The caller to the radio talk show suggests that we make a portion of each student’s grades dependent upon the parent’s participation in his school (attendance at parent/teacher conferences, etc.) The host thinks this is a great idea. I’m thinking that we have forgotten how to be a community. Old cultures understood that the well being of youth is a community responsibility and the fate of society depends upon it.

Many youth centers now have a requirement that parents participate in order for kids to maintain their membership.  While I support doing whatever we can to encourage parents to engage more fully in their kids’ lives, these measures serve to further marginalize many youth who need their community the most. The ones whose parents can’t or won’t step up. Then we wonder why we can’t solve the “gang problem” or why our society is becoming more polarized with a large portion of our population ignorant, unable to think for themselves and exploitable by fear tactics. Thus the American dream has become a nightmare to so many young people who have no place to turn.

I sit in conversations with our boys, who tell stories of absent fathers and abusive mothers. Reggie is telling his story of his mom’s abuses and his friend recalls seeing the boy’s mother punch him in the mouth in front of several other people. This gives Reggie the courage to finally tell his story. He recalls his mother telling him not to go to school, that he’s too stupid to learn anyway. Once he gets going, the stories tumble out one after the next. His mom cracking his head open with a bottle (I personally witnessed the damages from that one); having her boyfriend beat him up; guns pulled on him in his own house; coming home on his eighteenth birthday to see all of his clothing tossed out onto the front lawn and mom greeting him at the door to tell him he doesn’t live there anymore. I remember Alejandra telling us of how her grandmother beat her with a hose because she saw another girl disrespect her and Alejandra didn’t “throw down”.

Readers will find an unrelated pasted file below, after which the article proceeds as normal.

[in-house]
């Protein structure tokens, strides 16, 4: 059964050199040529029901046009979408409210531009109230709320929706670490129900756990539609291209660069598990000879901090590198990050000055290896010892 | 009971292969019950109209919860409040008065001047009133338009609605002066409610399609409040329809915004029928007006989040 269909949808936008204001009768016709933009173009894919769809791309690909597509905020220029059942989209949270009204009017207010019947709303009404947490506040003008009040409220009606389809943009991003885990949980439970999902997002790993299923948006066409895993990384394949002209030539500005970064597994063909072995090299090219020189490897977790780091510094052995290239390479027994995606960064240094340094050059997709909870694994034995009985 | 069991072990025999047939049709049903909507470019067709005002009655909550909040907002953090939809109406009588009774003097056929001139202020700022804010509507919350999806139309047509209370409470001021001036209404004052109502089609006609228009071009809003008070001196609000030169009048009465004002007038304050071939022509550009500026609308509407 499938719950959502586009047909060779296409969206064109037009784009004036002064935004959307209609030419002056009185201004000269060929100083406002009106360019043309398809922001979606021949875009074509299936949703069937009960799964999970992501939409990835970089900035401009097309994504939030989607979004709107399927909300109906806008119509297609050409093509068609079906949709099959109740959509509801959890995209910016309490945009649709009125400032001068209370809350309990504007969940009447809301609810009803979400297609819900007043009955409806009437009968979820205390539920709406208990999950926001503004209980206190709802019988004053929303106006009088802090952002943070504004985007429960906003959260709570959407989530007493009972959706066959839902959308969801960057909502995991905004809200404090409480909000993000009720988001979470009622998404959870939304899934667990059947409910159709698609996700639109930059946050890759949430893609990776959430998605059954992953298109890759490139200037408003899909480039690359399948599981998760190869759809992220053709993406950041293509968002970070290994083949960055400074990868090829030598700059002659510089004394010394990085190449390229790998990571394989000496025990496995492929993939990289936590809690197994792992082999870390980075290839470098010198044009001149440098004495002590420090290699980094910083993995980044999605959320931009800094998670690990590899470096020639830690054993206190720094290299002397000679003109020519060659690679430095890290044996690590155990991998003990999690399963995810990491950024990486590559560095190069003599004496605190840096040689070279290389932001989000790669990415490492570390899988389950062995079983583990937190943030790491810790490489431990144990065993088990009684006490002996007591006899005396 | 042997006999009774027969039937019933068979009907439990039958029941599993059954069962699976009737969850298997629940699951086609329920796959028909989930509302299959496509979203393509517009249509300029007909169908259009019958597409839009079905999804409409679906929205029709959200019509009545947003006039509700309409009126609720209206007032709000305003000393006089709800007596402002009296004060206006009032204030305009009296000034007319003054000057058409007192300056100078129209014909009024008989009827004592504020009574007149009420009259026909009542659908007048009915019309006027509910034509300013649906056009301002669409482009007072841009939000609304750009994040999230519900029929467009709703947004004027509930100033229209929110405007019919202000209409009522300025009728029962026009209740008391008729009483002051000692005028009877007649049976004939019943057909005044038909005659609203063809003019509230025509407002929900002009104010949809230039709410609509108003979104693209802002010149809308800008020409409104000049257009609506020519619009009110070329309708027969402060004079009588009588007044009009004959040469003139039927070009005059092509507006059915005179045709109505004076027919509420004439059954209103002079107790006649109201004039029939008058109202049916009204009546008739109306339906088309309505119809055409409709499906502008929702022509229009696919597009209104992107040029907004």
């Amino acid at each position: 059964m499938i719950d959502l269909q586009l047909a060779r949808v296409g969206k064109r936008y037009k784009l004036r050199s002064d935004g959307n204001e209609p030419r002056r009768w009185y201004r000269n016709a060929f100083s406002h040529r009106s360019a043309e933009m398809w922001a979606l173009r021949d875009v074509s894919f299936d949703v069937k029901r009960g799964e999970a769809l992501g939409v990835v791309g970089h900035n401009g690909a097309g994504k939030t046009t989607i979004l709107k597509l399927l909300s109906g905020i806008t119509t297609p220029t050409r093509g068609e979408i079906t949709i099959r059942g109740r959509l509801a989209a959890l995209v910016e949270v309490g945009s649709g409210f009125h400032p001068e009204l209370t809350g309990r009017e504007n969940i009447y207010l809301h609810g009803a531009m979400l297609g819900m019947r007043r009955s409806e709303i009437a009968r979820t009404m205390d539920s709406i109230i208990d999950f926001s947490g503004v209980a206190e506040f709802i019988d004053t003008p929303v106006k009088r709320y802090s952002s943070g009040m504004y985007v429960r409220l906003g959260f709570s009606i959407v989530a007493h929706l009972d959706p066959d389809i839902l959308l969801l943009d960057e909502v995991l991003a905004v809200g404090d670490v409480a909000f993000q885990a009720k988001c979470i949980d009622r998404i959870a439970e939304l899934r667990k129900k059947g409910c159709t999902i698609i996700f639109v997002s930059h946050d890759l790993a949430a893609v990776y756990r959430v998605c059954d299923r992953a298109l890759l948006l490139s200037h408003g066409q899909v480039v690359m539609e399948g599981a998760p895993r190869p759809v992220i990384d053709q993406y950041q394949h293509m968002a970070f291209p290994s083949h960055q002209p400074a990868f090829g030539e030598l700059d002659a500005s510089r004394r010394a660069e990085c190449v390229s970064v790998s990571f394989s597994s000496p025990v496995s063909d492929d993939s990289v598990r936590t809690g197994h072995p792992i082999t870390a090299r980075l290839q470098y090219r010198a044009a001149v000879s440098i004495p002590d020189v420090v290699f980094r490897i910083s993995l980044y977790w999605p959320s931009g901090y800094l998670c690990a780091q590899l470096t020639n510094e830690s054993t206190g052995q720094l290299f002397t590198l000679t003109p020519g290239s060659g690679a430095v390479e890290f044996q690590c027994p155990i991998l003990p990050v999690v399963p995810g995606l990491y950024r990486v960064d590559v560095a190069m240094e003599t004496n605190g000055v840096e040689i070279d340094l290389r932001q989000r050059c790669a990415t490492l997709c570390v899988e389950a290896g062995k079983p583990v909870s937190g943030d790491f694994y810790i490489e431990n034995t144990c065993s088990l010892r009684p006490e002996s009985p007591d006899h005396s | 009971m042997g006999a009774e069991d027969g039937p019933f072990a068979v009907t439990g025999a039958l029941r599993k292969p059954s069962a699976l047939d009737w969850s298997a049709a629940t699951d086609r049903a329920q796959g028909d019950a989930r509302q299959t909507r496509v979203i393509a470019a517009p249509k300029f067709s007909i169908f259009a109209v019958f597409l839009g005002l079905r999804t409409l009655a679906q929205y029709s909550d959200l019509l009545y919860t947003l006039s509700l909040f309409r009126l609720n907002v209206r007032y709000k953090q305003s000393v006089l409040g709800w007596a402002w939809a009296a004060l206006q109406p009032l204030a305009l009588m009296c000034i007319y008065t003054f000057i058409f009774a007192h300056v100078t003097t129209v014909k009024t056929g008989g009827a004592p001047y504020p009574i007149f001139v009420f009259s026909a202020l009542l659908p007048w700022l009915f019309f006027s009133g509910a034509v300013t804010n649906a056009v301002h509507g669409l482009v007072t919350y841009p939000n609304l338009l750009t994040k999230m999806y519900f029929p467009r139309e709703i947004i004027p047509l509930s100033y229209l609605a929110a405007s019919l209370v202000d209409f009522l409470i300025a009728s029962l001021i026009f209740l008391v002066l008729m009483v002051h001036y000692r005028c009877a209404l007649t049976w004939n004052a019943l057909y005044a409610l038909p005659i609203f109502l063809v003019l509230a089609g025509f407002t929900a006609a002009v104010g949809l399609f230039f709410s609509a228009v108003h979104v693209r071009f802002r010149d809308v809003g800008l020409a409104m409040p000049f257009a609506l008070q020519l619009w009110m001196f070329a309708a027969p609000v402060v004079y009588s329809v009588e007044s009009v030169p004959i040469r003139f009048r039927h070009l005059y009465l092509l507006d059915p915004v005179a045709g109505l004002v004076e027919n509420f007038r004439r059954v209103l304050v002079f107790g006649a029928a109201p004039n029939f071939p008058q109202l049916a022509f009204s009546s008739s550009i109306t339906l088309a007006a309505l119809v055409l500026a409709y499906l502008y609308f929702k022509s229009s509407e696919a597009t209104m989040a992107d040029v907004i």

What chance do they have? Well, Alejandra and Reggie will probably be okay, because they found a community to support them when their parents won’t, one that will understand and help them heal these deep wounds. They found Youth Mentoring Connection/Urban Oasis. We will give them the love and positive regard that they don’t get at home. Not because we are a clan of altruistic do-gooders, but because we remember what old cultures knew, that the first responsibility of community is to care for its youth, that the health of our collective soul depends on it. We will then have the moral authority to hold them accountable because we first hold ourselves accountable.
 But what about the thousands of other youth in the same situation that we haven’t reached yet. They will become the parents who abuse their kids because that’s all they were ever shown and they didn’t have a society willing to catch them as they fall through the cracks of abuse and neglect. The cycle continues. 

Unless we stop this cycle by becoming a conscious intentional society, taking responsibility for all of our youth, generations from now we will still be Waiting for Superman.

Youth Mentoring Connection dreams of an Urban Oasis...a campus-like setting in the heart of South Central where kids like Reggie and Alejandra can find the community of support that all youth need. 

We are the ones we have been waiting for.

with respect,

Tony LoRe
Founder/CEO, Youth Mentoring Connection
Founder, Boarding House Mentors